Depriving the poor

All political parties try to look as messiahs of the poor. All claim that their heart beats for only the poor and the oppressed; and that the reason why they want power is for serving the poor.

They also boast that their only aim is to uplift poor and oppressed from the life of miseries, poverty, hunger and unemployment. Policies are announced to achieve this end. Even if it is by fudging of data, people in the government try to prove that poverty and hunger have come down during their rule, incomes of the poor have increased and number of people under poverty line has come down, thanks to their pro poor policies.

Policy of reservation and enlarging the base of the reservation based on caste is yet another argument of the politicians. It is argued that policy of reservation is to ensure social uplift of the down trodden, by better chances in government jobs and admission in government educational institutions. However latest statistics published by the Census of India, prove contrary to these claims. It seems that whatever these politicians claim are all vote bank gimmicks, which lack conviction.

 According to the data, in scheduled tribe category 44.7 per cent people were farmers working on their own land in 2001; however this number came down to 34.5 per cent in 2011. In case of scheduled castes this number declined from 20 per cent to 14.8 per cent during the same period. This data is corroborated by another data from census, according to which number of people who were working not on their own land but on others’ land (landless labourers), increased from 36.9 per cent in 2001 to 44.4 per cent in SC category and from 45.6 per cent to 45.9 per cent in case of ST category.

In just ten years, such a big chunk getting deprived of their land is a matter of grave concern, concedes Pronab Sen, chief of Statistical Commission of India. Land of scheduled tribes is actually community owned; deprivation of the same is baffling, accepts Pronab Sen. Erosion in the economic conditions of scheduled castes and scheduled tribes exposes the reality of the claims of improving the standard of living of the poor.

Only one data, which comes as a relief is the increase in the literacy rates in these sections, especially among SC/ST females. It is notable that literacy amongst SCs increased from 54.7 per cent to 66.1 per cent, whereas in case of STs this increased from 47.1 per cent to 59 per cent. However these literacy rates are much lower than the national average of 73 per cent. Declining quality of employment Census data clearly reveals that it is not only erosion in economic condition with the loss of land titles by these sections, even quality of their employment has also hit downwind as stability of employment has also eroded all these years.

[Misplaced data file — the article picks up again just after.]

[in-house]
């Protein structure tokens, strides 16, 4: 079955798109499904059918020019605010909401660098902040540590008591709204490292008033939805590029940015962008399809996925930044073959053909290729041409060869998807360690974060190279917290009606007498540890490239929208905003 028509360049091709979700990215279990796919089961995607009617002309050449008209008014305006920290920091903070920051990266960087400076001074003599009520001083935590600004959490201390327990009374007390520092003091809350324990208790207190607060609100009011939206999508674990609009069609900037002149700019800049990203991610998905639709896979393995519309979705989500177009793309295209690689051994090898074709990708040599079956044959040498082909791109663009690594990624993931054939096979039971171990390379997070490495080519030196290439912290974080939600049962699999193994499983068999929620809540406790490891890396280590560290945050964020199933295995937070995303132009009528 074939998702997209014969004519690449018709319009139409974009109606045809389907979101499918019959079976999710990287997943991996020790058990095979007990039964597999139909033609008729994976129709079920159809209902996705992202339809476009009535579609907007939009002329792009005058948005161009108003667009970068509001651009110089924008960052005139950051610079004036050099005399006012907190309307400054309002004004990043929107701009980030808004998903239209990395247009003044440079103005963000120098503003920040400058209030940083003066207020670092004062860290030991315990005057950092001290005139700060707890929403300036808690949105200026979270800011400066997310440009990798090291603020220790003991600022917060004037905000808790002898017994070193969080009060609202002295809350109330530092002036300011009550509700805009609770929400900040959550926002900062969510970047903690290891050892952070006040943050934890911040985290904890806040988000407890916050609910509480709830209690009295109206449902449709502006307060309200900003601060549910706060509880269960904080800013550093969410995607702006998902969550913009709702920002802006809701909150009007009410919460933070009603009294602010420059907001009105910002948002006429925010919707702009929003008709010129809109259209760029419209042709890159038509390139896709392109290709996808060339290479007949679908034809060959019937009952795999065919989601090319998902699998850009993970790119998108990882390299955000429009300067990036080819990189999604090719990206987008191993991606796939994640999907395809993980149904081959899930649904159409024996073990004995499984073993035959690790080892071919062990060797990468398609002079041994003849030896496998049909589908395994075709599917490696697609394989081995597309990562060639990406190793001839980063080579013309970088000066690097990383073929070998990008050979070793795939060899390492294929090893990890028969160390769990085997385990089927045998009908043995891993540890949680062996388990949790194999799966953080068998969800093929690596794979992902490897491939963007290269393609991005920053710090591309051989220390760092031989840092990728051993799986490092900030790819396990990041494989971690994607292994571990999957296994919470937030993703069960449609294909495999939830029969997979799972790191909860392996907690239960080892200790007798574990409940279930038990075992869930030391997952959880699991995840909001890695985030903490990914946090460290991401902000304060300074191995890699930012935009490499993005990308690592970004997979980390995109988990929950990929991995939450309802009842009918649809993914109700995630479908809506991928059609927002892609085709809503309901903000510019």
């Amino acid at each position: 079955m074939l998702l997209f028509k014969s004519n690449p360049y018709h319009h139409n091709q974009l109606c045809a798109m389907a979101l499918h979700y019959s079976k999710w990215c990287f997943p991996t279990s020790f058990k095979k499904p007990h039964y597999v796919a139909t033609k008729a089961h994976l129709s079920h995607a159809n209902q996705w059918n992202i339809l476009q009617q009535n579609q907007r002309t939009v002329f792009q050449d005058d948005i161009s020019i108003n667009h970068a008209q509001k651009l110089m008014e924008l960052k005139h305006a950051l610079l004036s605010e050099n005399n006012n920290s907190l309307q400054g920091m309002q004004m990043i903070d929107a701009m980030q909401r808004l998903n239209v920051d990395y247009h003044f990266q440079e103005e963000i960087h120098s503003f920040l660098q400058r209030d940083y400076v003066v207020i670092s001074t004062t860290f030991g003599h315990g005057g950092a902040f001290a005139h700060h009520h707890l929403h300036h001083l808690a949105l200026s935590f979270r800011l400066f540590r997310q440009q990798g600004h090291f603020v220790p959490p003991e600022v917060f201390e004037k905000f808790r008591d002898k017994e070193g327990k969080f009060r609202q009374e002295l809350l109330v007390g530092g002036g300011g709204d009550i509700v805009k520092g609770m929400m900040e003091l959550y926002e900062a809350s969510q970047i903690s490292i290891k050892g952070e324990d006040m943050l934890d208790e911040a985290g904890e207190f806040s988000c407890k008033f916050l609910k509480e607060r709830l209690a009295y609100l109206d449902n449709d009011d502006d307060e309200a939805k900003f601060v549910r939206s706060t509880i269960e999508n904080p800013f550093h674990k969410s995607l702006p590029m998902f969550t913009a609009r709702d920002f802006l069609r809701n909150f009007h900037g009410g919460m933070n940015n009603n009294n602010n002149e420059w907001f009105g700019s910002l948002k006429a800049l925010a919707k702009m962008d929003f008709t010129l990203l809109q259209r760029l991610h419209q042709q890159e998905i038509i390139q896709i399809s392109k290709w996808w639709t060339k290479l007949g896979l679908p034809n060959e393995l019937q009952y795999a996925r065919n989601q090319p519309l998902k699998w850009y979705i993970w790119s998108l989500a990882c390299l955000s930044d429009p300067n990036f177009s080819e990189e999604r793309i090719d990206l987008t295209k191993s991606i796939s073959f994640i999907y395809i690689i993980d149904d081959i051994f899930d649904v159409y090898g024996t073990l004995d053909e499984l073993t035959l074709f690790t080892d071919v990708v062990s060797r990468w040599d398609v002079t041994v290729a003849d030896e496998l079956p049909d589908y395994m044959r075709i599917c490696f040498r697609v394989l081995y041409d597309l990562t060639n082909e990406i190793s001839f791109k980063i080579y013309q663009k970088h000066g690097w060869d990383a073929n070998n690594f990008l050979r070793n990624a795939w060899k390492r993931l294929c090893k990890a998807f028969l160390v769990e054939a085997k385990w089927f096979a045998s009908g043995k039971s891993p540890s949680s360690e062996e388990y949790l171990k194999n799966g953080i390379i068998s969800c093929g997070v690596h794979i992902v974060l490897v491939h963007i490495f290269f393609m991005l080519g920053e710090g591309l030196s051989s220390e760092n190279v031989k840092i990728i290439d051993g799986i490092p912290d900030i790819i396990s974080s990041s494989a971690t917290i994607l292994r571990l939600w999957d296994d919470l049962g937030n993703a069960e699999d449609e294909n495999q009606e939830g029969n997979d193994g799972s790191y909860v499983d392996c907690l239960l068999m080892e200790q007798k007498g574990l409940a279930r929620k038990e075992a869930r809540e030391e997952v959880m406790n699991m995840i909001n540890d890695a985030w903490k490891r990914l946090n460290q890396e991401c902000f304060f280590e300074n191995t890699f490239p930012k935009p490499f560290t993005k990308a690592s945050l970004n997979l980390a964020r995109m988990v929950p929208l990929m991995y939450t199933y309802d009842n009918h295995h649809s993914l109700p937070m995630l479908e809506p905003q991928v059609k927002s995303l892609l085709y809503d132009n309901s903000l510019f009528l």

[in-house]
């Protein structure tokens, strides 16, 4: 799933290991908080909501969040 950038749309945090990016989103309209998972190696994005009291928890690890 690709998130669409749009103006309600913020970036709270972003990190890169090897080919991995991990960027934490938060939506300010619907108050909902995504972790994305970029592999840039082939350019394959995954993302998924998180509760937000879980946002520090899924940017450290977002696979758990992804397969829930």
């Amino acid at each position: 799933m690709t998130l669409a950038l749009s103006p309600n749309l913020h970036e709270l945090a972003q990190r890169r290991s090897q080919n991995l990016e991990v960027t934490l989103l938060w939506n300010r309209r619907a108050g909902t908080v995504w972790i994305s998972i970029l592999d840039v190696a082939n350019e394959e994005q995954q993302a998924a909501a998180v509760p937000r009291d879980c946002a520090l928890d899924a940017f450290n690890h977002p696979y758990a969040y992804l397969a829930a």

Number of people categorised as main workers (those with continuous employment of 6 months or more), have come down from 73 per cent and 69 per cent to 70.7 per cent and 64.8 per cent in SCs and STs classes respectively. This shows that casualisation of labour has increased in these sections of the society.  Statistics on casual labour in SC/STs also corroborates the same.

Traditional occupation

Not only are the dalits ousted from their land and are also leaving their traditional occupations, even participation of women of these sections has also declined significantly, which is also a matter of grave concern. It is notable that in 2001 29.4 per cent SC women were working, which declined to 28.3 per cent in 2011. In case of STs women this number declined from 44.8 per cent to 43.5. Declining participation of dalit women in work force not only indicates their declining income, it is also demonstrative of erosion in women empowerment.

Issue is not of the dalits alone, as this problem of deprivation is not caste based. All deprived sections are at a loss. In fact all poor and small farmers are losing their land, their household industries, small occupations like small shops etc. and are losing their self employment and are joining the army of casual labour.

According to a report of 66th round of NSSO, between 2004-05 and 2009-10, nearly 250 lakh people lost their self employment and the casual labour increased by 220 lakh in these five years. Latest census data corroborate these statistics. It may be noted that NSSO statistics is based on a sample survey, whereas the census data is based on whole population and therefore are more dependable.  Census data therefore clearly indicates at worsening of condition of poor and down trodden.

 After losing their land, now they are forced to work on others' land. This dangerous phenomenon cannot be taken lightly, as this is a major cause of dissatisfaction and a breeding ground for naxalism.

Attempts by the government to calm down the poor for these losses by first introducing employment guarantee and then Food Security Act, cannot be regarded as true and lasting solutions. In the long run any solution based on continuous government aid cannot be sustainable.

Solution for the eradication of poverty can come only by safeguarding the productive assets of the poor and provision of permanent employment. We need to adopt policies, where poor man is not deprived of his land in the name of development. In this labour abundant country we need labour-intensive technologies, as opposed to capital intensive technologies, wherever possible. Efforts should be made to improve the condition of the poor and not increase the riches of the prosperous.

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